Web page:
Patients are dying in hospital corridors as safety is compromised by “intolerable” conditions, doctors say.
The warning has been made in a letter to the prime minister signed by 68 senior A&E doctors spelling out the danger patients are facing this winter.
It comes as reports have emerged of people being left for hours on trolleys in corridors and stuck in ambulances as A&E teams struggle.
Meanwhile, hospital bosses have warned they have run out of beds.
Last week there was a point when 133 out of 137 hospital trusts had an unsafe number of patients on their wards, NHS records show.
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The letter from doctors in England and Wales sets out some of the impact of this pressure.
- Patients are having to sleep in make-shift wards set up in side-rooms
- Trolley waits of up to 12 hours are being routinely seen as staff struggle to find free beds
- Thousands of patients are left stuck in the back of ambulances waiting for A&E staff to take them in
- Over 120 patients a day are being managed in corridors in some places, some dying prematurely
The letter has been sent on the day it has been revealed that England’s A&Es missed their four-hour waiting time target by a record margin in December – over 300,000 patients waited longer than they should.
Just 85.07% of patients were seen in four hours – well below the 95% target – and marginally worse than the previous low in January 2017.
Chris Hopson, of NHS Providers, said hospitals were unsafe and over-crowded, and the NHS was at a “watershed moment”, requiring long-term funding.
The rest of the UK is also struggling. Waits in Scotland’s major A&E units hit their worst levels at the end of December.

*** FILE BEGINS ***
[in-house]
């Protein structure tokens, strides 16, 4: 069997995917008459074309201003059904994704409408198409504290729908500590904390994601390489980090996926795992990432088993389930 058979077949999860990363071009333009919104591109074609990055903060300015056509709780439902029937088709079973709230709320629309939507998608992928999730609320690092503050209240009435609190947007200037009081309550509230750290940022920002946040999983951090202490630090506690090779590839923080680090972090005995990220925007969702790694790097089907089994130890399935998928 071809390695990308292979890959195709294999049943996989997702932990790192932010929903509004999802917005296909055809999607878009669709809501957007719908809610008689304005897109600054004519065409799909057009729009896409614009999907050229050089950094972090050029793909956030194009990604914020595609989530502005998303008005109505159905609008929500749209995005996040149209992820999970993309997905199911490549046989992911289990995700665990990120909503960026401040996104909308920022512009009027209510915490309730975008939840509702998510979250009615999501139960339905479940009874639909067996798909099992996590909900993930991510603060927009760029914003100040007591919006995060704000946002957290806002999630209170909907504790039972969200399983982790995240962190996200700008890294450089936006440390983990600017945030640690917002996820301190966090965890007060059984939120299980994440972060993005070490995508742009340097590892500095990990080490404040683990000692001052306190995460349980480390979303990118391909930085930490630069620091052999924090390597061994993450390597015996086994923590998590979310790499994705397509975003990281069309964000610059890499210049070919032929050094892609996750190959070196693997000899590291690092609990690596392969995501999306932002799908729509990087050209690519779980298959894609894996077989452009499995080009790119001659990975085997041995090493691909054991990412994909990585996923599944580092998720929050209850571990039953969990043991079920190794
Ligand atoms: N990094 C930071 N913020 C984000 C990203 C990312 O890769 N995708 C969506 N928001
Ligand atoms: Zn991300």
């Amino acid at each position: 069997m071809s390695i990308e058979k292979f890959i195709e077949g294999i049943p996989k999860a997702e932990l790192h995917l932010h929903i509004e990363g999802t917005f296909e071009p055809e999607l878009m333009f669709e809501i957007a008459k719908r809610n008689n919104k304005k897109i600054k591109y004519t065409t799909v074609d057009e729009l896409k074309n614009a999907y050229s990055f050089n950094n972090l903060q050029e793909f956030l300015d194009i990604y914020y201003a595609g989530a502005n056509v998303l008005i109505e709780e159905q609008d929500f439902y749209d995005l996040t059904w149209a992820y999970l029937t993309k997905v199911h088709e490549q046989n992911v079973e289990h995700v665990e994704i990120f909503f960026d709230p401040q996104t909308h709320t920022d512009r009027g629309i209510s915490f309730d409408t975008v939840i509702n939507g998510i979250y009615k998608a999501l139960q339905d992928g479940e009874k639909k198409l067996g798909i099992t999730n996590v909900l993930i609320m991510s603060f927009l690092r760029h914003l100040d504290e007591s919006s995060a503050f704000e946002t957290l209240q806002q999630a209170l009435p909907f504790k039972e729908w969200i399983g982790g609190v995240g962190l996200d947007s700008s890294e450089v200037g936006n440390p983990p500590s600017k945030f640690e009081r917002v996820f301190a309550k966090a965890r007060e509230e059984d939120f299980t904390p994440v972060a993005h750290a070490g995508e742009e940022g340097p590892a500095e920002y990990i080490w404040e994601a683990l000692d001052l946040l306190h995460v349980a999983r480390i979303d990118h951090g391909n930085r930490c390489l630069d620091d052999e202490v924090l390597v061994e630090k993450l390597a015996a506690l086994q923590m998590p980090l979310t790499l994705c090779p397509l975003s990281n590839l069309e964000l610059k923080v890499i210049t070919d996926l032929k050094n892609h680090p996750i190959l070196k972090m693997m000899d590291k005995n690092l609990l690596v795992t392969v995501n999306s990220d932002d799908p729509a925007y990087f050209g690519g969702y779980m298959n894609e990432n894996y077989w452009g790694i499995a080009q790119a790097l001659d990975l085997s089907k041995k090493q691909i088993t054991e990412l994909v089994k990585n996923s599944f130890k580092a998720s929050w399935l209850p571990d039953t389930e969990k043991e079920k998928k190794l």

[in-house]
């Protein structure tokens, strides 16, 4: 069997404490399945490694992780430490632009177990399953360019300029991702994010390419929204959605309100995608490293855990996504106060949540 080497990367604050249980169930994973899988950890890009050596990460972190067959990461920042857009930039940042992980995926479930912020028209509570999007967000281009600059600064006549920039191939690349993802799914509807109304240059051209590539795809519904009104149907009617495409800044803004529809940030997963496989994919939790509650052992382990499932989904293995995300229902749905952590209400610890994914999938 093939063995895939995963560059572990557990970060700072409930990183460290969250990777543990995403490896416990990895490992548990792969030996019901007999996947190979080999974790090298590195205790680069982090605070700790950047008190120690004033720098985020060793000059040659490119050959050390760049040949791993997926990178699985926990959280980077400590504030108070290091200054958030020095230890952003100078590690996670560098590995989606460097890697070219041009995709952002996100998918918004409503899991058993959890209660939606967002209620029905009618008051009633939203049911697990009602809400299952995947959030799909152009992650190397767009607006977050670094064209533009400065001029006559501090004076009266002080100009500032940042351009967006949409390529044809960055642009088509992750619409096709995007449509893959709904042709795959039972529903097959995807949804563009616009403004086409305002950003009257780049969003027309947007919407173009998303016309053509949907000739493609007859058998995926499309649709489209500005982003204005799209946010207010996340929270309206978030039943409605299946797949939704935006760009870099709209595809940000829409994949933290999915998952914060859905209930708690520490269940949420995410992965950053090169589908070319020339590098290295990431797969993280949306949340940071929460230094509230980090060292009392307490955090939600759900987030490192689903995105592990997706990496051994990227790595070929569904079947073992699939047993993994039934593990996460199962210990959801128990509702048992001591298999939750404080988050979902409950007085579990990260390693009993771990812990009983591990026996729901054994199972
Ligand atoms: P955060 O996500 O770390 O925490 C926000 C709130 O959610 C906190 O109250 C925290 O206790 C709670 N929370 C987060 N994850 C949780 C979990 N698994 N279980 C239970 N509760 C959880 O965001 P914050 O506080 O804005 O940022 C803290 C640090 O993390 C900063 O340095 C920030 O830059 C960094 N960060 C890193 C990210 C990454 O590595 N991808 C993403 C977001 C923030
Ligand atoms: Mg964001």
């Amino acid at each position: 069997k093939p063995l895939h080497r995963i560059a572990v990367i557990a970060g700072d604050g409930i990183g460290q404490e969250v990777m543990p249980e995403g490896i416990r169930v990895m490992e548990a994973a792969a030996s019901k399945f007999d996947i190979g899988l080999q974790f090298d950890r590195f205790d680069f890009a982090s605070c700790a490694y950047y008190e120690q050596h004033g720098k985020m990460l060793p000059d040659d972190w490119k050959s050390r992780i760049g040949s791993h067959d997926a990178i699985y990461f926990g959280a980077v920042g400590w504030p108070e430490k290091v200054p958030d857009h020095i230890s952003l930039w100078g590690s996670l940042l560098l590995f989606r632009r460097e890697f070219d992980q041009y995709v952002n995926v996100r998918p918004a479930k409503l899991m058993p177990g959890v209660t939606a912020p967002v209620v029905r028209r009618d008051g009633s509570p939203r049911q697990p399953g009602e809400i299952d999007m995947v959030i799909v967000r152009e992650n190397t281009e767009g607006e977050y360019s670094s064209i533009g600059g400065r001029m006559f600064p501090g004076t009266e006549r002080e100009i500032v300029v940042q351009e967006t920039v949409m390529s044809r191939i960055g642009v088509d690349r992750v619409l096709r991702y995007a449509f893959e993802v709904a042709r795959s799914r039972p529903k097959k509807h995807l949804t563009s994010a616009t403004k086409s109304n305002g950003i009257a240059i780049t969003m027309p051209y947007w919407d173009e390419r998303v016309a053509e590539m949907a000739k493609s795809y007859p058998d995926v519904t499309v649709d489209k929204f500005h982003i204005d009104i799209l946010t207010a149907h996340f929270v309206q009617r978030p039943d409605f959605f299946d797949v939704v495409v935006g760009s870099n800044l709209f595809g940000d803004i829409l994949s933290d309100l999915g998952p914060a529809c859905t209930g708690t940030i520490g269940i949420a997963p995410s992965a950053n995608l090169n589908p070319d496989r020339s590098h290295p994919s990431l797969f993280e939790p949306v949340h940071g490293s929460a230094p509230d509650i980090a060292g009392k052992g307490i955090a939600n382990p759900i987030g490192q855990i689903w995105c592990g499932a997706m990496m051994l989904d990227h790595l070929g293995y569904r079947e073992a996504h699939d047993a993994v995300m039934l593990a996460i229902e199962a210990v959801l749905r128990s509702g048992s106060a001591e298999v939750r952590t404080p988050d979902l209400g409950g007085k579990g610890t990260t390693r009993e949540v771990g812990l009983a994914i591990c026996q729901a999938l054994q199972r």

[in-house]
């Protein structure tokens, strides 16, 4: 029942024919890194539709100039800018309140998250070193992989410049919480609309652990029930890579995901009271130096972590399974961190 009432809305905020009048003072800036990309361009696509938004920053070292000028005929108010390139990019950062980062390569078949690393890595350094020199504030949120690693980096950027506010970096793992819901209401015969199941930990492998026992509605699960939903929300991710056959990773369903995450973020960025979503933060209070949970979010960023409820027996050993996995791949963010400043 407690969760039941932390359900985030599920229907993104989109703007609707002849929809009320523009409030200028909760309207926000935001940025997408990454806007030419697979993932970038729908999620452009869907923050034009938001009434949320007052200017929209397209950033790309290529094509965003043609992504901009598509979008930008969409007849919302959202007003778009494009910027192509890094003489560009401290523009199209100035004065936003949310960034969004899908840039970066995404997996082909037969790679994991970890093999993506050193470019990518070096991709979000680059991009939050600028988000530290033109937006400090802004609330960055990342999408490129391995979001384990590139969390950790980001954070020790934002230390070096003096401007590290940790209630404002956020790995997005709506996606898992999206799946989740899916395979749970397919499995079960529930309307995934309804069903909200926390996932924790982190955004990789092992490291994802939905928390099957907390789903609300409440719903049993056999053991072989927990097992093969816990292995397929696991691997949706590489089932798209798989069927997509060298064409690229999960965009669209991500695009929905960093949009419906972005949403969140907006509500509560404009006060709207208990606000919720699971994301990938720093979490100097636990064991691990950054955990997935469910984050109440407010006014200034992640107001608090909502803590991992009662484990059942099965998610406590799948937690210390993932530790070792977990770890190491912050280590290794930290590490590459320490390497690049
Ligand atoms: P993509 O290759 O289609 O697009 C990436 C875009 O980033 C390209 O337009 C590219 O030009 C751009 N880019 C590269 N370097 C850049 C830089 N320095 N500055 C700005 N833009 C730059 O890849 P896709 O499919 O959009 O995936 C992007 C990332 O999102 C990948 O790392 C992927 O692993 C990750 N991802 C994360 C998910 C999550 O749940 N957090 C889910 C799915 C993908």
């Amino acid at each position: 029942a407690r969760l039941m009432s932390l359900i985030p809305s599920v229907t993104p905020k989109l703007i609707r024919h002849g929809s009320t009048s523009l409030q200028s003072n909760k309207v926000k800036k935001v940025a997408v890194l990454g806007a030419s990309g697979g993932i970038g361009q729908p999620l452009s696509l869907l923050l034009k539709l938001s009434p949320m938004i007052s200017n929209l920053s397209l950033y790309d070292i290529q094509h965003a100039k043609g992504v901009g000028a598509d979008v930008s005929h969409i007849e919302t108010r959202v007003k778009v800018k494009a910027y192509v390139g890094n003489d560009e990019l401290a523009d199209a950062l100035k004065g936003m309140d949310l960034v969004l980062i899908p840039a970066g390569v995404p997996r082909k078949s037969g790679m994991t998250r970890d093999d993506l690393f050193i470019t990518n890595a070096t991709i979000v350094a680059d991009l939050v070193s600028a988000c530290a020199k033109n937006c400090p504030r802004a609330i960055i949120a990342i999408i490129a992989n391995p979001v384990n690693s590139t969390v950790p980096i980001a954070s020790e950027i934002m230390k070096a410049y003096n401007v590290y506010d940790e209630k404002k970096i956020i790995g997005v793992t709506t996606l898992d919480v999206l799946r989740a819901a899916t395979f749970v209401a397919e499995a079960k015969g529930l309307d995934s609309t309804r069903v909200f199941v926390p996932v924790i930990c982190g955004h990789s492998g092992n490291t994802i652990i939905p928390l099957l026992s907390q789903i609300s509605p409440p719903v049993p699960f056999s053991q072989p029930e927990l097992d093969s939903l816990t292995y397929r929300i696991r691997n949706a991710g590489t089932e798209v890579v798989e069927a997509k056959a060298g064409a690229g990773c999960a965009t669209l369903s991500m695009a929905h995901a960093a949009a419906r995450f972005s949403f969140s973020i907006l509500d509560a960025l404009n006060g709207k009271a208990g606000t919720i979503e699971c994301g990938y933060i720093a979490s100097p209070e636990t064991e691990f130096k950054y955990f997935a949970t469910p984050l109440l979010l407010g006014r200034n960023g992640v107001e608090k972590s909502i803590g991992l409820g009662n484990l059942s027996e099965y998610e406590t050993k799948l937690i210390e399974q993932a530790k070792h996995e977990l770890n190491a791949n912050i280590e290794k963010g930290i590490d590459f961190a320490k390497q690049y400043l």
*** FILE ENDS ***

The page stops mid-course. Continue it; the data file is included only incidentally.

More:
The Welsh government has said the health service was facing “significant pressure” and in Northern Ireland the Antrim Area Hospital has had to bring in St John Ambulance volunteers to help with a surge in demand.
‘There was no dignity – it was chaos’
Rosie Dawson, 37, is just one of the patients who has been caught up in the problems.
She was taken to Torbay General A&E on 3 January with a gynaecological problem which had left her with severe pain and bleeding.
She said it was chaos, with trolleys everywhere, staff running up and down corridors and queues of ambulances outside.
Staff could not find a private area for her to be assessed in so she ended up being examined in front of other patients.
“There was no dignity. It was degrading,” she said. “I couldn’t fault the staff, there was nothing they could do. It was chaos.”
Speaking to BBC Radio 4’s Today programme, Mr Hopson said last year was “the first time ever” in NHS history that all of its key targets for A&E, cancer and planned operations across the UK had been missed.
He said hospitals were short of 10,000-15,000 beds and it was time for the government to decide how to fund the NHS in the long term.
“We have reached a watershed moment where either we fund the NHS to the extent that is needed to meet those standards or, and this is absolutely not what we want, we abandon those standards.
“But it is a watershed moment. We are now at the point where we can not deliver the NHS constitutional standards without a long-term funding settlement.”
Mr Hopson said mild weather and low flu rates had helped hospitals “scrape by” during previous winters.
“Maybe if we had been lucky again this year we could, just about, have coped,” he added.
“But it has not turned out that way. Flu is rising, there is more respiratory illness and the cold weather is taking its toll.”
Since 2010 the budget has been rising at about 1% a year on average whereas traditionally the NHS got over 4%.
A spokesman for the Department of Health and Social Care in England acknowledged there were problems.
He said: “We know there is a great deal of pressure in A&E departments and that flu rates are going up, and we are grateful to all NHS staff for their incredible work in challenging circumstances.”
But he added that plans were in place to help, including extra money for council-run care services so people could be moved out of hospital more quickly and the single biggest expansion in doctoring training places in the history of the NHS – 25% in the coming years.
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